Leslie Umberger is the curator of folk and self-taught art at the Smithsonian American Art Museum. She joined the museum staff in September 2012. Her research interests include artists who navigated their own artistic path, often in oppressive environments. She has specialized also in artists who transformed their personal realms into comprehensive art environments, often over extended periods of time. Umberger is known for situating such artists within specific cultural contexts and establishing meaningful frameworks for the art they have made.
Umberger curated the exhibition Between Worlds: The Art of Bill Traylor (2018), the first retrospective ever organized for an artist born into slavery and the most comprehensive look at Traylor’s work to date. She recently oversaw the re-installation of the museum’s galleries for folk and self-taught art, which feature nearly 60 new acquisitions. At SAAM, she organized Mingering Mike: Supersonic Greatest Hits (2015) and Ralph Fasanella: Lest We Forget (2014), and contributed an essay to the catalog for SAAM’s exhibition Untitled: The Art of James Castle (2014).
From 1998 to 2012, Umberger was senior curator of exhibitions and collections at the John Michael Kohler Arts Center in Sheboygan, Wisc. During her tenure, she organized more than 50 exhibitions including Emery Blagdon: The Healing Machine (2012) and Sublime Spaces & Visionary Worlds: Built Environments of Vernacular Artists (2007), which was accompanied by a major book on artist environment builders.
Umberger has written or contributed to number of exhibition catalogs, including No Idle Hands: The Myths & Makers of Tramp Art (Museum of International Folk Art, 2017), As Essential as Dreams: Self-Taught Art from the Collection of Stephanie and John Smither (The Menil Collection, 2016), and Something to Take My Place: The Art of Lonnie Holley (Halsey Institute of Contemporary Art, 2015). She also has written for numerous publications, including the Archives of American Art Journal and Raw Vision.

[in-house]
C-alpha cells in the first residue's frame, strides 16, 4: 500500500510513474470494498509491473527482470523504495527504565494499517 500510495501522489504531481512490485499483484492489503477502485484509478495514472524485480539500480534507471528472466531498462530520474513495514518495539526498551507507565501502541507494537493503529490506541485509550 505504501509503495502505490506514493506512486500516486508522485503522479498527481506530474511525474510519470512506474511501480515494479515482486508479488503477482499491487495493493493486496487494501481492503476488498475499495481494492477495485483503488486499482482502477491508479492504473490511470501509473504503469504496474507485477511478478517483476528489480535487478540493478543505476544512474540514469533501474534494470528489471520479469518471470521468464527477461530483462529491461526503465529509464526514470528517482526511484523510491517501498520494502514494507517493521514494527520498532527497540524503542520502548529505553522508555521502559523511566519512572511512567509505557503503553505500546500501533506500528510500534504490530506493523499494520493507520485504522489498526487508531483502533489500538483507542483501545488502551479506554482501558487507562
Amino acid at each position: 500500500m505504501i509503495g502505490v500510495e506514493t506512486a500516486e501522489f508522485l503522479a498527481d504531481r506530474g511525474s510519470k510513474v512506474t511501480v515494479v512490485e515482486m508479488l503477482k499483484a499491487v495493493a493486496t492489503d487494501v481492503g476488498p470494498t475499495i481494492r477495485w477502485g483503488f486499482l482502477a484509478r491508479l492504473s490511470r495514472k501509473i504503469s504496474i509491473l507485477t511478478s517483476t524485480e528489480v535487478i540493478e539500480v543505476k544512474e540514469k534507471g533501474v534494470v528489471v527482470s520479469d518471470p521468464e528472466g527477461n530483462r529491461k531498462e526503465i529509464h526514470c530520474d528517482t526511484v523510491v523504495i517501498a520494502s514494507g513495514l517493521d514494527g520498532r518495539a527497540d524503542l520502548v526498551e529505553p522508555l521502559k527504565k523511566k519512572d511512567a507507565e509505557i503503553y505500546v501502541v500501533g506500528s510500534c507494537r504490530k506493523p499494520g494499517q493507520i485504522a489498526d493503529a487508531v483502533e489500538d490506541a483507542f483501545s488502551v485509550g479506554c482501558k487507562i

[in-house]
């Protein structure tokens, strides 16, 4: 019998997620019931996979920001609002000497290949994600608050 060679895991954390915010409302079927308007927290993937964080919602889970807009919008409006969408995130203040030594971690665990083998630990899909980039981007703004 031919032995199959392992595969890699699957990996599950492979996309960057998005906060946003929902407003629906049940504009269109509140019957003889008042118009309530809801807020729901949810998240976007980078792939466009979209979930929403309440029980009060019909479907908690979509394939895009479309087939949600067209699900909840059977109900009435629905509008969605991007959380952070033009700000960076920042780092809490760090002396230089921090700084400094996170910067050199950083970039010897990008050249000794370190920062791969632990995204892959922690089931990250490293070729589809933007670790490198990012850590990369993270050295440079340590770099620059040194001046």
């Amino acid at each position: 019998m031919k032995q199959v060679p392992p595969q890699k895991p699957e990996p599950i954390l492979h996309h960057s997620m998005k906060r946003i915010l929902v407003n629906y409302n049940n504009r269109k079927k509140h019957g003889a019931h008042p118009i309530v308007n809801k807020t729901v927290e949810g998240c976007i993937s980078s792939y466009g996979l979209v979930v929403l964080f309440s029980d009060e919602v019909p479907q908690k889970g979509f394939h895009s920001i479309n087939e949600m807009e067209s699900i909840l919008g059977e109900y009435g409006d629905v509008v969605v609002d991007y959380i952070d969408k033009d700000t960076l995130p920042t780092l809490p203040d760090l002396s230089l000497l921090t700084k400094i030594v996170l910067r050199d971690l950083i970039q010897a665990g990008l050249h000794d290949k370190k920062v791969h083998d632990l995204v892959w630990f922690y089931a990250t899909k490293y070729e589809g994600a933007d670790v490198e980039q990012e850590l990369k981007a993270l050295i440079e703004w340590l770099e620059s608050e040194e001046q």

Umberger earned a bachelor’s degree in fine arts (1990) from the School of the Art Institute of Chicago and a master’s degree in art history (1998) from the University of Colorado at Boulder.
About the Smithsonian American Art Museum
The Smithsonian American Art Museum is the home to one of the largest and most inclusive collections of American art in the world. Its artworks reveal America’s rich artistic and cultural history from the colonial period to today. The museum’s main building is located at Eighth and F streets N.W., above the Gallery Place/Chinatown Metrorail station. Its Renwick Gallery, a branch museum dedicated to contemporary craft and decorative arts, is located on Pennsylvania Avenue at 17th Street N.W. Admission is free. Follow the museum on Facebook, Instagram, Twitter and YouTube. Smithsonian information: (202) 633-1000. Museum information (recorded): (202) 633-7970. Website: americanart.si.edu.